We understand, as leaders, this might piss some folks off. “Well, no one asked my opinion on this!” Yes, you are correct, and by your reaction, I can see I made the right decision by not pulling you in. We desperately needed to move fast! I wasn’t looking for input. I was looking for fast results.

Then, we have times when what we are trying to do will have a long-term impact on our organization. A bunch of moving pieces and multiple stakeholders. Moving quickly, while desirable, might not be the best course of action. We need to hear folks, and folks need to be heard. We want to go ‘far’ with this project.

My leadership comfort zone has always been to go fast. If you’re fast, you can course-correct with the extra time. If you go slow, my belief was the decision would most likely be made for you. As a leader, were you hired to make decisions or have decisions happen to you? Now, this isn’t really the case, but man, that sh*t sounded good on my PowerPoint slide deck!

“If you want to go fast, go alone. If you want to go far, go together.” 

Both strategies are correct. Both have a purpose of when to be deployed. Too often, we tend to stick with the one strategy that we feel most comfortable with as leaders. It’s important we understand what we are most comfortable with because that is also our blind spot. I have to remind myself constantly to slow down when it’s right so that we can go far.

I’ve worked with a ton of leaders who were most comfortable with going together, truly believing they were the best leader. In the end, they failed because while they were well-liked, they didn’t execute fast enough for what the business needed.

Hiring Managers! Job Seekers Are Judging You on These Two Criteria!

If you’re out looking for a job, it usually feels like you’re being judged on every little thing you do, have done, or potentially will do in the future. Interestingly enough, a Harvard professor discovered you’re actually only judged on two things:

“People size you up in seconds, but what exactly are they evaluating?

Harvard Business School professor Amy Cuddy has been studying first impressions alongside fellow psychologists Susan Fiske and Peter Glick for more than 15 years and has discovered patterns in these interactions.

In her book, “Presence,” Cuddy says people quickly answer two questions when they first meet you:

 – Can I trust this person?

 – Can I respect this person?

Psychologists refer to these dimensions as warmth and competence, respectively, and ideally, you want to be perceived as having both.

Interestingly, Cuddy says that most people, especially in a professional context, believe that competence is the more important factor. After all, they want to prove that they are smart and talented enough to handle your business.”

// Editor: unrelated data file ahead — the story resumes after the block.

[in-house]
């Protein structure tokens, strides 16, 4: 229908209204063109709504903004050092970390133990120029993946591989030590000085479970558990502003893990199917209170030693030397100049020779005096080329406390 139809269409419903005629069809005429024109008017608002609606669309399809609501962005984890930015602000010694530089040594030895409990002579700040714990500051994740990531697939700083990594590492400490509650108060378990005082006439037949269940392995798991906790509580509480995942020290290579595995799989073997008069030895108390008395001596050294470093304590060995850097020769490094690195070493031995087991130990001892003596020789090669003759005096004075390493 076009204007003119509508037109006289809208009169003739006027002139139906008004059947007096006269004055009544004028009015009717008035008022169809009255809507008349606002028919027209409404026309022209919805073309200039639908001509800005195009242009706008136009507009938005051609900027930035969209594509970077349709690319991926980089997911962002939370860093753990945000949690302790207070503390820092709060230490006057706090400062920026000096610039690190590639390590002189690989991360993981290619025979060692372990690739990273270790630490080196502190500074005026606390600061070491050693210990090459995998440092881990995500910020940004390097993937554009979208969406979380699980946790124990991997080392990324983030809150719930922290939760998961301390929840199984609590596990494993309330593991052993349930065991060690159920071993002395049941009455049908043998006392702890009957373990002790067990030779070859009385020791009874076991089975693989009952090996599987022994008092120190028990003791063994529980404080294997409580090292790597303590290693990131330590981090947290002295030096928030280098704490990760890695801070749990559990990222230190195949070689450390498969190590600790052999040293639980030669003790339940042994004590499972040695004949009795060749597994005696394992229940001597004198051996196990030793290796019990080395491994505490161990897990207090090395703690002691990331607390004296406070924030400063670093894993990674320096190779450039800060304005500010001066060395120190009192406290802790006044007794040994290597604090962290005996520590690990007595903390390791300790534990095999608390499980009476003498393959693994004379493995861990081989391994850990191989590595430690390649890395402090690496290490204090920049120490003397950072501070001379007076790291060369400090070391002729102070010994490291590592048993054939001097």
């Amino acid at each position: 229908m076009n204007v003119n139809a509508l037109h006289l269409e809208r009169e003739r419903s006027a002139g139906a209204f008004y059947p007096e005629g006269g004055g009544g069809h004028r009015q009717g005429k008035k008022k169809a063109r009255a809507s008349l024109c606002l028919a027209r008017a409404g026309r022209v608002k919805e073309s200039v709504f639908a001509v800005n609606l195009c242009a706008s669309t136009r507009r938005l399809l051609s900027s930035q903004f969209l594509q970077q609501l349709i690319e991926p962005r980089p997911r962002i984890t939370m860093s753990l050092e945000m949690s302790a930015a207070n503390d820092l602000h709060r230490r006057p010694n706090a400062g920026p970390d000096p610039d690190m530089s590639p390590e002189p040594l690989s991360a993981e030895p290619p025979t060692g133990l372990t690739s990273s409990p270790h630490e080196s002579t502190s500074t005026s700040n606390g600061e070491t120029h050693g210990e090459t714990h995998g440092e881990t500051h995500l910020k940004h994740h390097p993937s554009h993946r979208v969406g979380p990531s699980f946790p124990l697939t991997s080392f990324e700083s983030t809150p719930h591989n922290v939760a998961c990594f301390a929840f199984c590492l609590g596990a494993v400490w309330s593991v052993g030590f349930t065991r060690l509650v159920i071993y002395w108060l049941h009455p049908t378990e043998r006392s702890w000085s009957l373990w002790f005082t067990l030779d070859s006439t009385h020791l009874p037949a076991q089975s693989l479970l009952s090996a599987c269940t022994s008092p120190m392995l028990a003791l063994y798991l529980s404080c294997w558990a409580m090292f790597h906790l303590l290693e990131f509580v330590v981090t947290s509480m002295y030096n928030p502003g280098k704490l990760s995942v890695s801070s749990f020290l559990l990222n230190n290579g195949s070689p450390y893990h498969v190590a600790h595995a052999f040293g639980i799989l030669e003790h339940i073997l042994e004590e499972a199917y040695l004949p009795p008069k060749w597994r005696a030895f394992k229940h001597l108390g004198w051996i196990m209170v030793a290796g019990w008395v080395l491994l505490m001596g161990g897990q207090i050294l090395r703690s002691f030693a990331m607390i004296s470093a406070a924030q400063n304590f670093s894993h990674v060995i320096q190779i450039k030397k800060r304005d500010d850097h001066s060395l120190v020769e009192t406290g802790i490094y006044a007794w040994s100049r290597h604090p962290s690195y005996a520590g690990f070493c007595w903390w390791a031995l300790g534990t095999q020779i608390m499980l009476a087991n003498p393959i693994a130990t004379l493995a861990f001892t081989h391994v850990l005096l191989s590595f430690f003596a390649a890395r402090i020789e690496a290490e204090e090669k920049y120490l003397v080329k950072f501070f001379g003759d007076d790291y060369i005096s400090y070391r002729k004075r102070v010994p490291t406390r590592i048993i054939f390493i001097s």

Trust and Respect.

I’ll add these are probably two things you’re being judged immediately following the judging that gets done on your overall appearance, which is almost instantaneous! Let’s face it, we like to hire pretty people.

Once you open your mouth, you’re being judged on how well you can trust what this person is telling me and if you respect their background, work ethic, where they came from, etc. Most of this is based on the person doing the judging, not you. I know, that sucks.

How do you help yourself?

1. Try and mirror the energy of the person who is interviewing you. If you come in all calm and cool, and the person who is interviewing is really upbeat and high energy, they’ll immediately question you as a fit.

2. Do research on who you’ll be interviewing with and try and get some sense of their background and story. Try and make some connections as fast as possible in the interview. This will help build trust and respect with this person. In today’s world, it’s not that hard to find out stuff about an individual. If HR sets up your interview, just politely ask who you will be interviewing with (the name).

3. Be interesting. Have a good story to tell, one that most people will find funny or interesting. Not too long. A good icebreaker to set off the interview in a great tone.

I tell people all the time. An interview isn’t a test, it’s just a conversation with some people you don’t know. We have these all the time. Sometimes you end up liking the people, sometimes, you don’t. If you don’t like the people you’re interviewing with, there’s a good chance you won’t like the job!